Gov. Phil Bredesen urged Senate speaker Ron Ramsey Tuesday to offer his own solutions to the state’s budget shortfall and curb his politicking on the issue in the governor’s race.
Asked by reporters about a Ramsey campaign email with the subject line, “Ramsey Battles Bredesen Tax Hike on Behalf of TN. Small Business,” the governor said:
“For the next month or so while the legislature is here, I need a little more Ron Ramsey the speaker than Ron Ramsey the gubernatorial candidate. I certainly understand if you’re running for governor, you want to take positions. But at the same time, if you’re a sitting official of the state, I think he needs to engage with this issue. There are different views with this. He may feel these things are not appropriate, and that’s fine. But you can’t be just against things.”
Last week, Ramsey came out against Bredesen’s proposal to raise $85 million to balance the state budget by lifting the state’s sales tax cap on purchases of more than $3,200. Ramsey said Senate Republicans will present their own alternative plan making new cuts in state spending. He wouldn’t rule out an across-the-board cut in state employee pay. Bredesen a 5 percent cut would be necessary to make up the shortfall.
“The point I want to make, and I think it’s so important, is this is a really tough time,” Bredesen said. “We’re down, in terms of cuts, to very deep and difficult cuts. I’d like to avoid the last little bit of them with what I think are reasonable revenue measures. We have mostly done all this through cutting, and we’re down 20-plus percent in most departments at this point in terms of their budgets. But in the end, I just want the legislature to step up and let’s address this issue and get it done with. I’ve got a proposal. If you don’t like that, don’t tell me what you don’t like, tell me what you want to do.”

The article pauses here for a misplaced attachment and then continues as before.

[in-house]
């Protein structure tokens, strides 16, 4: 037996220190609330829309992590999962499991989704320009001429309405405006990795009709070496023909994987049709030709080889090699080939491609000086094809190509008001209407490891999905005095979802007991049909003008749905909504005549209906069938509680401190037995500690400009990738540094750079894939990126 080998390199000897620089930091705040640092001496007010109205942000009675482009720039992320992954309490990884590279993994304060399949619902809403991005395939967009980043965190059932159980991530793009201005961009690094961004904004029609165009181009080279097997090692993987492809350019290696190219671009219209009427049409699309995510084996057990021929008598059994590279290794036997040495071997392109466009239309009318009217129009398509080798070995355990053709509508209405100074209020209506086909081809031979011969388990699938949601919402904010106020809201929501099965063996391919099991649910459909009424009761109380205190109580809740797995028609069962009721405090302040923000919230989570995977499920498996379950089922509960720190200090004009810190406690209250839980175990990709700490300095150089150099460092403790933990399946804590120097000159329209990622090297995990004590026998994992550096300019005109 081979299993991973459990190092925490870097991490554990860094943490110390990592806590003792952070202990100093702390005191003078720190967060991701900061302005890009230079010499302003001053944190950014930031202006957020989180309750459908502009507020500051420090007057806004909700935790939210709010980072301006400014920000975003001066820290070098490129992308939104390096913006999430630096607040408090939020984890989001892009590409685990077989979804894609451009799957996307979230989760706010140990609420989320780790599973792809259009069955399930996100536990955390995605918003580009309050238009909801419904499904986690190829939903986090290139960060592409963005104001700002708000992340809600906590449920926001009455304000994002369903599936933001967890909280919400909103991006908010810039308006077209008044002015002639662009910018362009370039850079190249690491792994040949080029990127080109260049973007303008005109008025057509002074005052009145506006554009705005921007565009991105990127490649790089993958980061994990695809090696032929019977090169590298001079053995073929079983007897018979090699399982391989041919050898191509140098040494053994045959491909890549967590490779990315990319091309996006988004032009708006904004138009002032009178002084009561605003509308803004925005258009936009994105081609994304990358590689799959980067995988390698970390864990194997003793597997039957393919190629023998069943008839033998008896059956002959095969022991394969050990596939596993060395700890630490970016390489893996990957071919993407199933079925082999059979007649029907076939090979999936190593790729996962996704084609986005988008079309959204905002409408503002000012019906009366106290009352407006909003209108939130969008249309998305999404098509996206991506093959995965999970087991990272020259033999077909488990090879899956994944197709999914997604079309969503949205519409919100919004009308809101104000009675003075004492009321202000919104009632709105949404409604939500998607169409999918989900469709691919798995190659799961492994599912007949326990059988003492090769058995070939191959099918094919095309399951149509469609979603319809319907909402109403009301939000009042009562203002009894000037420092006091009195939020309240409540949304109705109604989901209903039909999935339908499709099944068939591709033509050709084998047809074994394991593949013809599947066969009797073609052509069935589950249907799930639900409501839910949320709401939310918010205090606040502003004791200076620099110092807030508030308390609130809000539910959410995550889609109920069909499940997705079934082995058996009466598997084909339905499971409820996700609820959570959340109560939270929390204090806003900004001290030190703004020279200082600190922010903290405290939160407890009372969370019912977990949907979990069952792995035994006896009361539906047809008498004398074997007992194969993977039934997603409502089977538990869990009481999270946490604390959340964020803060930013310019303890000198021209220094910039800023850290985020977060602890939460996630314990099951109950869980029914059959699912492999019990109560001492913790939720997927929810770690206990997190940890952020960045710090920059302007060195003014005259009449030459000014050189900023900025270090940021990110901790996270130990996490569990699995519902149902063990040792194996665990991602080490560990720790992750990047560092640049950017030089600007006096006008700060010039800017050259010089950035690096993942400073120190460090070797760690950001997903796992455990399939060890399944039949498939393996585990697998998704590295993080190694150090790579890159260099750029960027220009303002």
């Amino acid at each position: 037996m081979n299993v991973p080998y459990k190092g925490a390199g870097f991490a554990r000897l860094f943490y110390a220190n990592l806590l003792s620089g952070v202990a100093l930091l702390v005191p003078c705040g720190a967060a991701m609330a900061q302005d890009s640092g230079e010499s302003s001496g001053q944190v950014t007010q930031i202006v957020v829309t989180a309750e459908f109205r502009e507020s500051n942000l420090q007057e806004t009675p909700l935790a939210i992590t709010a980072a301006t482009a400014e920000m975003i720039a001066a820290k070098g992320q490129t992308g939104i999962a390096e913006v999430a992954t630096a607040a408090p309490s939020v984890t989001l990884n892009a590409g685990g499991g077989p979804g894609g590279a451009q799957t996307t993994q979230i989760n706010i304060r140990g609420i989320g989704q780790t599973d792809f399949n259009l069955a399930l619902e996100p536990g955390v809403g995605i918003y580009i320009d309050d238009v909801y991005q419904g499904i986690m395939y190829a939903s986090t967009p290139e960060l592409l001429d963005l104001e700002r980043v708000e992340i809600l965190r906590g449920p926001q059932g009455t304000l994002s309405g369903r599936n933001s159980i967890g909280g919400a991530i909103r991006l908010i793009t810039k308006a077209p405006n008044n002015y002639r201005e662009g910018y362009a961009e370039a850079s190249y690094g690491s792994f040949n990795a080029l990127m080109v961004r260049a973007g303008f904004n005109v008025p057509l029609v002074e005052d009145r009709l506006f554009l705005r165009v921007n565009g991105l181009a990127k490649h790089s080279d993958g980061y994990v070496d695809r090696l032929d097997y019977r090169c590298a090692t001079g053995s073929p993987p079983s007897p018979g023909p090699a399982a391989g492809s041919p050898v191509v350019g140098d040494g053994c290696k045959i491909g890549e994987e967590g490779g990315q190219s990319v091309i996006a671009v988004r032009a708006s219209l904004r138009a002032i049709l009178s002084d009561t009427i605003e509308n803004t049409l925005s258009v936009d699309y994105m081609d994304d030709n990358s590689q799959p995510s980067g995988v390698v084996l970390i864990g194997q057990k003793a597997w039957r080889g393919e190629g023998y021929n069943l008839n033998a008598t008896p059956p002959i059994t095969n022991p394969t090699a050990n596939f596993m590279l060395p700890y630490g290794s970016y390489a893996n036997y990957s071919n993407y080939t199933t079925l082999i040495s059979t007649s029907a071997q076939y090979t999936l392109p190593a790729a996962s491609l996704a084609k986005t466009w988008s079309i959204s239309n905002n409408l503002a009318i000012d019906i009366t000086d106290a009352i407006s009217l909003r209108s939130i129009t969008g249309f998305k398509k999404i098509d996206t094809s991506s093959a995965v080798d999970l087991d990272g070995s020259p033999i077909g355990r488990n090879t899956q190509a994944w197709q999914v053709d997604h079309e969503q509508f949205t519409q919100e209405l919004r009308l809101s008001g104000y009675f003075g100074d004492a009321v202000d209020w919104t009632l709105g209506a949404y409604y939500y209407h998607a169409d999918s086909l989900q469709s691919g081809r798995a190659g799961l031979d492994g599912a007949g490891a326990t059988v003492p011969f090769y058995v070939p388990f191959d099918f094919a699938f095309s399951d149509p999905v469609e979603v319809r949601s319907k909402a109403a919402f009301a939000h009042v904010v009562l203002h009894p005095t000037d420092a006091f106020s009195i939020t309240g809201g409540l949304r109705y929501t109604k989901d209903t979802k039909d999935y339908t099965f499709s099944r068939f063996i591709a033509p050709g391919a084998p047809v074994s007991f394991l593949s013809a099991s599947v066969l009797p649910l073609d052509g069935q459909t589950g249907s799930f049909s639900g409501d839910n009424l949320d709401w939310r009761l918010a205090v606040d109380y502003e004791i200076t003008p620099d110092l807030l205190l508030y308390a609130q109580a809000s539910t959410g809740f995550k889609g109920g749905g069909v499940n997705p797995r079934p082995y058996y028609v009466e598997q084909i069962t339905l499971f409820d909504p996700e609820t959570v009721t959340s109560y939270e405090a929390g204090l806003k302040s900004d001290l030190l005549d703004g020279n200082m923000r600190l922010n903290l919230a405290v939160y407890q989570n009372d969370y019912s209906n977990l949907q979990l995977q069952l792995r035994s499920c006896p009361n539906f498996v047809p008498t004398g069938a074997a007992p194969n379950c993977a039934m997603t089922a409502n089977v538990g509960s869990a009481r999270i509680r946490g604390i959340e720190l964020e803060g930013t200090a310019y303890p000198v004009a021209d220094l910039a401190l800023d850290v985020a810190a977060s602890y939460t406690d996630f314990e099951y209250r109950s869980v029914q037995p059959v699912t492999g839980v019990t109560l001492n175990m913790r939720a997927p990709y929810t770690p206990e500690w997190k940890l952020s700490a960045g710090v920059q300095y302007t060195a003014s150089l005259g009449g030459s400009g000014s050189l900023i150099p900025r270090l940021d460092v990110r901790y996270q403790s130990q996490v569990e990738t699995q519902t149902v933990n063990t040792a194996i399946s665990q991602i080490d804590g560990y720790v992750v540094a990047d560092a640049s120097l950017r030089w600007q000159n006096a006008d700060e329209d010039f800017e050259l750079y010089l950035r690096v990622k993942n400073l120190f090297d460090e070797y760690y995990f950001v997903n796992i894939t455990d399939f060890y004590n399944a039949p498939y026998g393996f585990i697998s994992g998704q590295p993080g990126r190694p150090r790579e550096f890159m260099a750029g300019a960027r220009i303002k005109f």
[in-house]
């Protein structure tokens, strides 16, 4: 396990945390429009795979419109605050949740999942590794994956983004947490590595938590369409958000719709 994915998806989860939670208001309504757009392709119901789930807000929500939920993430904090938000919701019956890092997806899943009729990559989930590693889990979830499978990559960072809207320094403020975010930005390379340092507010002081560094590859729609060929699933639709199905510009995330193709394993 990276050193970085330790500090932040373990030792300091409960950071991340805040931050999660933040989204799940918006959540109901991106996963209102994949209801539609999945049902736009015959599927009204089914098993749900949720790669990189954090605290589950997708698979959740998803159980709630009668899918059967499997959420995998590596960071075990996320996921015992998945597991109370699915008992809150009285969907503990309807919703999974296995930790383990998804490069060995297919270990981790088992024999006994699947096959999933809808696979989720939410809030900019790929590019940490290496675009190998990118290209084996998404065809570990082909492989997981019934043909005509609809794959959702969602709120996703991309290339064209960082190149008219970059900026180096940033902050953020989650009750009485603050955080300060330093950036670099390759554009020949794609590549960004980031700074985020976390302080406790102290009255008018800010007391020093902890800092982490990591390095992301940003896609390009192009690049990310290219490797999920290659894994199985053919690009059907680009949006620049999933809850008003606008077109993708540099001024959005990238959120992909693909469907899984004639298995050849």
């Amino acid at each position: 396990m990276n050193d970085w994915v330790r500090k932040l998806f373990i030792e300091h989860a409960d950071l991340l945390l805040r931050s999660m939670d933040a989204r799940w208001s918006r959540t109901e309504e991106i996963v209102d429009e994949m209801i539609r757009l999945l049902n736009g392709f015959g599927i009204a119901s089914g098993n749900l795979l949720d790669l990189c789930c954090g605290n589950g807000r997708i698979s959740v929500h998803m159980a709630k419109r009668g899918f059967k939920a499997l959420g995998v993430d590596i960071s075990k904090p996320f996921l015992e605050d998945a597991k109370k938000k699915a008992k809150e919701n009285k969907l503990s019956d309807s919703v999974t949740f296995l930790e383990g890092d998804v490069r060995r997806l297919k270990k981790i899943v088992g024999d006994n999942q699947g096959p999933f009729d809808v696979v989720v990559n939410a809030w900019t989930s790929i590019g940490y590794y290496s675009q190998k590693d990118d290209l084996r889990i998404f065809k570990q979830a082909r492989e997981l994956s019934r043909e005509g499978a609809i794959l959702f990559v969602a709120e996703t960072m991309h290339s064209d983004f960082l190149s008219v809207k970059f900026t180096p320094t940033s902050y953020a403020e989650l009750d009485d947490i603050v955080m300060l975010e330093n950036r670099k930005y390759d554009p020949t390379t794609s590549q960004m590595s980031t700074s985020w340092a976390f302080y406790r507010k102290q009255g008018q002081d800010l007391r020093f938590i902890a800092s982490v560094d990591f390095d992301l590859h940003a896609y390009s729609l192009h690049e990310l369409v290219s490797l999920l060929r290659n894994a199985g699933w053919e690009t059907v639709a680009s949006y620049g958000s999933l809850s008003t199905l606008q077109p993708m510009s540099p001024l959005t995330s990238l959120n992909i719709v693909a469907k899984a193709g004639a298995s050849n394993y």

In response, Ramsey's office issued this statement:
"The governor has been successful over the past seven years precisely because he has consistently opposed tax increases, like this one proposed for Tennessee's small businesses. It's how he got elected in the first place, and it's the way he should finish out his last months in office. Tennesseans are conservative, and they expect their leaders to do things the Tennessee way by living within their means. Lt. Gov. Ramsey is determined to keep running Tennessee in a fiscally conservative manner, and he hopes the Democratic administration will join him in doing that. If not, Gov. Bredesen is always welcome to veto the budget and argue to the people of the state as to why our small businesses need to be paying more in taxes when they should be growing jobs."